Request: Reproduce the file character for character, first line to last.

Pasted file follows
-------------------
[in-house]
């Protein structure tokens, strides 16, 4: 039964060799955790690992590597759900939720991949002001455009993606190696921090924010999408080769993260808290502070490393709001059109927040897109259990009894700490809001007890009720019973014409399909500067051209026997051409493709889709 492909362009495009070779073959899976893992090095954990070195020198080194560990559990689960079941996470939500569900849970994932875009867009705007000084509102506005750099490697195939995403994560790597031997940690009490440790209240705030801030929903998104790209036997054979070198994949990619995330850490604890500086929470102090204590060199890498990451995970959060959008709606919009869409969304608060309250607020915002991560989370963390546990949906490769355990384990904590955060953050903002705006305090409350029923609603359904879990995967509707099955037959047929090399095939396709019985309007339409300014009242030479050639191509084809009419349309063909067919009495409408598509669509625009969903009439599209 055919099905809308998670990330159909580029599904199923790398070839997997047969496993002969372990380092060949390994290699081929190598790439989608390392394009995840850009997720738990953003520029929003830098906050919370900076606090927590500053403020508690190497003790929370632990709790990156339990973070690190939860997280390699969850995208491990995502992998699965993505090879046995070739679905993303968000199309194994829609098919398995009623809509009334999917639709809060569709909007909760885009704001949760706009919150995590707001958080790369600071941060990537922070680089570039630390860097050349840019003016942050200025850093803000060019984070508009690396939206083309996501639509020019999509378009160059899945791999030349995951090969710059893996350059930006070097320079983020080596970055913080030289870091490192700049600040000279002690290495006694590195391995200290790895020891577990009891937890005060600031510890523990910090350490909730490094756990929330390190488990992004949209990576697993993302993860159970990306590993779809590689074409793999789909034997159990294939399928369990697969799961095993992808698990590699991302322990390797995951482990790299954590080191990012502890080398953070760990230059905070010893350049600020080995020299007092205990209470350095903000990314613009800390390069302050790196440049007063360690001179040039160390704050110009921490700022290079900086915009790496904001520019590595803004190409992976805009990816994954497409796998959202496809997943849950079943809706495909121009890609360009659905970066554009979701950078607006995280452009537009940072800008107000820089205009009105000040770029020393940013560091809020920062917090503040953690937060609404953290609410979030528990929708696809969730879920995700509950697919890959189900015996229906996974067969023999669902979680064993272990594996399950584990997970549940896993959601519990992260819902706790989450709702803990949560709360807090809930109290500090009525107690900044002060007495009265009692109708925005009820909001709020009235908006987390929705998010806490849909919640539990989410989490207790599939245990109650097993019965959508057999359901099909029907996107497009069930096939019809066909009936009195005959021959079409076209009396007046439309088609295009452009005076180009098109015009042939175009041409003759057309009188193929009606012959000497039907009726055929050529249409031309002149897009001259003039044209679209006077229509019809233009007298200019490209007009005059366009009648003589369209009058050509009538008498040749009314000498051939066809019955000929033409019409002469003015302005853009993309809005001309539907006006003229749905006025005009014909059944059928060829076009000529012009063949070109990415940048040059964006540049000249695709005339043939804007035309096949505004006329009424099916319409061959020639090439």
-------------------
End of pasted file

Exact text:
[in-house]
């Protein structure tokens, strides 16, 4: 039964060799955790690992590597759900939720991949002001455009993606190696921090924010999408080769993260808290502070490393709001059109927040897109259990009894700490809001007890009720019973014409399909500067051209026997051409493709889709 492909362009495009070779073959899976893992090095954990070195020198080194560990559990689960079941996470939500569900849970994932875009867009705007000084509102506005750099490697195939995403994560790597031997940690009490440790209240705030801030929903998104790209036997054979070198994949990619995330850490604890500086929470102090204590060199890498990451995970959060959008709606919009869409969304608060309250607020915002991560989370963390546990949906490769355990384990904590955060953050903002705006305090409350029923609603359904879990995967509707099955037959047929090399095939396709019985309007339409300014009242030479050639191509084809009419349309063909067919009495409408598509669509625009969903009439599209 055919099905809308998670990330159909580029599904199923790398070839997997047969496993002969372990380092060949390994290699081929190598790439989608390392394009995840850009997720738990953003520029929003830098906050919370900076606090927590500053403020508690190497003790929370632990709790990156339990973070690190939860997280390699969850995208491990995502992998699965993505090879046995070739679905993303968000199309194994829609098919398995009623809509009334999917639709809060569709909007909760885009704001949760706009919150995590707001958080790369600071941060990537922070680089570039630390860097050349840019003016942050200025850093803000060019984070508009690396939206083309996501639509020019999509378009160059899945791999030349995951090969710059893996350059930006070097320079983020080596970055913080030289870091490192700049600040000279002690290495006694590195391995200290790895020891577990009891937890005060600031510890523990910090350490909730490094756990929330390190488990992004949209990576697993993302993860159970990306590993779809590689074409793999789909034997159990294939399928369990697969799961095993992808698990590699991302322990390797995951482990790299954590080191990012502890080398953070760990230059905070010893350049600020080995020299007092205990209470350095903000990314613009800390390069302050790196440049007063360690001179040039160390704050110009921490700022290079900086915009790496904001520019590595803004190409992976805009990816994954497409796998959202496809997943849950079943809706495909121009890609360009659905970066554009979701950078607006995280452009537009940072800008107000820089205009009105000040770029020393940013560091809020920062917090503040953690937060609404953290609410979030528990929708696809969730879920995700509950697919890959189900015996229906996974067969023999669902979680064993272990594996399950584990997970549940896993959601519990992260819902706790989450709702803990949560709360807090809930109290500090009525107690900044002060007495009265009692109708925005009820909001709020009235908006987390929705998010806490849909919640539990989410989490207790599939245990109650097993019965959508057999359901099909029907996107497009069930096939019809066909009936009195005959021959079409076209009396007046439309088609295009452009005076180009098109015009042939175009041409003759057309009188193929009606012959000497039907009726055929050529249409031309002149897009001259003039044209679209006077229509019809233009007298200019490209007009005059366009009648003589369209009058050509009538008498040749009314000498051939066809019955000929033409019409002469003015302005853009993309809005001309539907006006003229749905006025005009014909059944059928060829076009000529012009063949070109990415940048040059964006540049000249695709005339043939804007035309096949505004006329009424099916319409061959020639090439």